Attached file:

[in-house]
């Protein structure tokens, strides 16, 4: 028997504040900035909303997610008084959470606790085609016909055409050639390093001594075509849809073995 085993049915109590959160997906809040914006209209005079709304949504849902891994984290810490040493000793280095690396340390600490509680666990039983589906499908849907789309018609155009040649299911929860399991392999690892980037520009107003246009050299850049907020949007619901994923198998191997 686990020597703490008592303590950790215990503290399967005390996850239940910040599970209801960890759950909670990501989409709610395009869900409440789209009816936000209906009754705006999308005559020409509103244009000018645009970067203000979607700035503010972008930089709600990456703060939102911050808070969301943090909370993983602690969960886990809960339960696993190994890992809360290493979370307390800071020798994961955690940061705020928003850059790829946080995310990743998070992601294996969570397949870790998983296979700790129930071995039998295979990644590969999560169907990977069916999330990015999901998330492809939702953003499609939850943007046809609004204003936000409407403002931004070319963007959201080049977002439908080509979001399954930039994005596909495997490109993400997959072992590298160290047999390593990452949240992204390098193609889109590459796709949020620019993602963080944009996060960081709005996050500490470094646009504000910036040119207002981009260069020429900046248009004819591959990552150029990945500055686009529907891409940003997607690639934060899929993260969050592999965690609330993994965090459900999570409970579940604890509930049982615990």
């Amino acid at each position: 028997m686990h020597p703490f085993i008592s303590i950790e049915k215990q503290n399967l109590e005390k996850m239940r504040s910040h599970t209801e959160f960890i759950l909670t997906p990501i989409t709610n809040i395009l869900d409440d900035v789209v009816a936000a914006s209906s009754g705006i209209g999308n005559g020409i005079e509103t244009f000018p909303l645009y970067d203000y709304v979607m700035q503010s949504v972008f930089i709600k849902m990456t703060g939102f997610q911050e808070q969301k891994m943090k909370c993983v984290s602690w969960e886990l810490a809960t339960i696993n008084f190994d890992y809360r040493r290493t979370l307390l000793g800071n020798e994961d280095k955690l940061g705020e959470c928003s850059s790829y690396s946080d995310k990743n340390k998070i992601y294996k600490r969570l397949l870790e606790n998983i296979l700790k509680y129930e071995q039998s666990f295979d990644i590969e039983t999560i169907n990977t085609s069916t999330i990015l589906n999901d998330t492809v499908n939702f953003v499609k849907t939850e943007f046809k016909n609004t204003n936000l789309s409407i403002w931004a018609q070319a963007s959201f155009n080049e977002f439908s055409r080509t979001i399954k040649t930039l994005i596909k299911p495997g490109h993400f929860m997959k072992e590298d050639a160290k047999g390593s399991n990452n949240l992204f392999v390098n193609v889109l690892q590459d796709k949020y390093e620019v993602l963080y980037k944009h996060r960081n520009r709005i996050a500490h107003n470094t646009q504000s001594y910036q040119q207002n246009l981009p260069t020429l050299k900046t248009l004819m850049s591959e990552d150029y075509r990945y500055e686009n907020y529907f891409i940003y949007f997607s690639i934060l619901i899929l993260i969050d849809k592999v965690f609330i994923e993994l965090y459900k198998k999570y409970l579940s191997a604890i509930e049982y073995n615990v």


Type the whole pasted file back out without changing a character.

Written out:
[in-house]
């Protein structure tokens, strides 16, 4: 028997504040900035909303997610008084959470606790085609016909055409050639390093001594075509849809073995 085993049915109590959160997906809040914006209209005079709304949504849902891994984290810490040493000793280095690396340390600490509680666990039983589906499908849907789309018609155009040649299911929860399991392999690892980037520009107003246009050299850049907020949007619901994923198998191997 686990020597703490008592303590950790215990503290399967005390996850239940910040599970209801960890759950909670990501989409709610395009869900409440789209009816936000209906009754705006999308005559020409509103244009000018645009970067203000979607700035503010972008930089709600990456703060939102911050808070969301943090909370993983602690969960886990809960339960696993190994890992809360290493979370307390800071020798994961955690940061705020928003850059790829946080995310990743998070992601294996969570397949870790998983296979700790129930071995039998295979990644590969999560169907990977069916999330990015999901998330492809939702953003499609939850943007046809609004204003936000409407403002931004070319963007959201080049977002439908080509979001399954930039994005596909495997490109993400997959072992590298160290047999390593990452949240992204390098193609889109590459796709949020620019993602963080944009996060960081709005996050500490470094646009504000910036040119207002981009260069020429900046248009004819591959990552150029990945500055686009529907891409940003997607690639934060899929993260969050592999965690609330993994965090459900999570409970579940604890509930049982615990």
């Amino acid at each position: 028997m686990h020597p703490f085993i008592s303590i950790e049915k215990q503290n399967l109590e005390k996850m239940r504040s910040h599970t209801e959160f960890i759950l909670t997906p990501i989409t709610n809040i395009l869900d409440d900035v789209v009816a936000a914006s209906s009754g705006i209209g999308n005559g020409i005079e509103t244009f000018p909303l645009y970067d203000y709304v979607m700035q503010s949504v972008f930089i709600k849902m990456t703060g939102f997610q911050e808070q969301k891994m943090k909370c993983v984290s602690w969960e886990l810490a809960t339960i696993n008084f190994d890992y809360r040493r290493t979370l307390l000793g800071n020798e994961d280095k955690l940061g705020e959470c928003s850059s790829y690396s946080d995310k990743n340390k998070i992601y294996k600490r969570l397949l870790e606790n998983i296979l700790k509680y129930e071995q039998s666990f295979d990644i590969e039983t999560i169907n990977t085609s069916t999330i990015l589906n999901d998330t492809v499908n939702f953003v499609k849907t939850e943007f046809k016909n609004t204003n936000l789309s409407i403002w931004a018609q070319a963007s959201f155009n080049e977002f439908s055409r080509t979001i399954k040649t930039l994005i596909k299911p495997g490109h993400f929860m997959k072992e590298d050639a160290k047999g390593s399991n990452n949240l992204f392999v390098n193609v889109l690892q590459d796709k949020y390093e620019v993602l963080y980037k944009h996060r960081n520009r709005i996050a500490h107003n470094t646009q504000s001594y910036q040119q207002n246009l981009p260069t020429l050299k900046t248009l004819m850049s591959e990552d150029y075509r990945y500055e686009n907020y529907f891409i940003y949007f997607s690639i934060l619901i899929l993260i969050d849809k592999v965690f609330i994923e993994l965090y459900k198998k999570y409970l579940s191997a604890i509930e049982y073995n615990v």